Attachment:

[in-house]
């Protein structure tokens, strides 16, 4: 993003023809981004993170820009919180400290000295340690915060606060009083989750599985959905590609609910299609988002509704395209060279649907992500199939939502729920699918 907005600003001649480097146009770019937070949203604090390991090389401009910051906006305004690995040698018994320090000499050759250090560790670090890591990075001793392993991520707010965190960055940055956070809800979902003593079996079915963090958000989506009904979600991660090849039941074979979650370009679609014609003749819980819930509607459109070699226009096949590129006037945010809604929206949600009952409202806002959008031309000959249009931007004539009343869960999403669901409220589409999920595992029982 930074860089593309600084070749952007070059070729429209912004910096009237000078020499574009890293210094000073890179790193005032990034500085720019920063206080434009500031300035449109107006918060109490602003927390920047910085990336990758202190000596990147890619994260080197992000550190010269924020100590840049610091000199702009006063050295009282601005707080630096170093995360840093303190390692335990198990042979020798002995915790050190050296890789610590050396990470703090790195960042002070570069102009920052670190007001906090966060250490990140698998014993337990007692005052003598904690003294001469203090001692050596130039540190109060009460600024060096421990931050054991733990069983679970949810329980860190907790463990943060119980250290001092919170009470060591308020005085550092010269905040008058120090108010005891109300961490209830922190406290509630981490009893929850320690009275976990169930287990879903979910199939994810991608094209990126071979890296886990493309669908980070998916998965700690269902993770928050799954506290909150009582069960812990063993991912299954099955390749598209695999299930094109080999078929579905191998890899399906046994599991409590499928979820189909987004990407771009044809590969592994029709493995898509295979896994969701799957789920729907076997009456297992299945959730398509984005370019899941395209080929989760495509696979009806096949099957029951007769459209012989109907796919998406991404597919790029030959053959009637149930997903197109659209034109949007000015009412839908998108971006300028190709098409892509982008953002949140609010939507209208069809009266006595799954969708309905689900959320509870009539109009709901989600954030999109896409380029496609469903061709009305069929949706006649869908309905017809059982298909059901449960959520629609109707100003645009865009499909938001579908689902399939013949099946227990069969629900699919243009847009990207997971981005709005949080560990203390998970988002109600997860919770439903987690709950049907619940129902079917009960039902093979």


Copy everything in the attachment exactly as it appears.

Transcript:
[in-house]
């Protein structure tokens, strides 16, 4: 993003023809981004993170820009919180400290000295340690915060606060009083989750599985959905590609609910299609988002509704395209060279649907992500199939939502729920699918 907005600003001649480097146009770019937070949203604090390991090389401009910051906006305004690995040698018994320090000499050759250090560790670090890591990075001793392993991520707010965190960055940055956070809800979902003593079996079915963090958000989506009904979600991660090849039941074979979650370009679609014609003749819980819930509607459109070699226009096949590129006037945010809604929206949600009952409202806002959008031309000959249009931007004539009343869960999403669901409220589409999920595992029982 930074860089593309600084070749952007070059070729429209912004910096009237000078020499574009890293210094000073890179790193005032990034500085720019920063206080434009500031300035449109107006918060109490602003927390920047910085990336990758202190000596990147890619994260080197992000550190010269924020100590840049610091000199702009006063050295009282601005707080630096170093995360840093303190390692335990198990042979020798002995915790050190050296890789610590050396990470703090790195960042002070570069102009920052670190007001906090966060250490990140698998014993337990007692005052003598904690003294001469203090001692050596130039540190109060009460600024060096421990931050054991733990069983679970949810329980860190907790463990943060119980250290001092919170009470060591308020005085550092010269905040008058120090108010005891109300961490209830922190406290509630981490009893929850320690009275976990169930287990879903979910199939994810991608094209990126071979890296886990493309669908980070998916998965700690269902993770928050799954506290909150009582069960812990063993991912299954099955390749598209695999299930094109080999078929579905191998890899399906046994599991409590499928979820189909987004990407771009044809590969592994029709493995898509295979896994969701799957789920729907076997009456297992299945959730398509984005370019899941395209080929989760495509696979009806096949099957029951007769459209012989109907796919998406991404597919790029030959053959009637149930997903197109659209034109949007000015009412839908998108971006300028190709098409892509982008953002949140609010939507209208069809009266006595799954969708309905689900959320509870009539109009709901989600954030999109896409380029496609469903061709009305069929949706006649869908309905017809059982298909059901449960959520629609109707100003645009865009499909938001579908689902399939013949099946227990069969629900699919243009847009990207997971981005709005949080560990203390998970988002109600997860919770439903987690709950049907619940129902079917009960039902093979």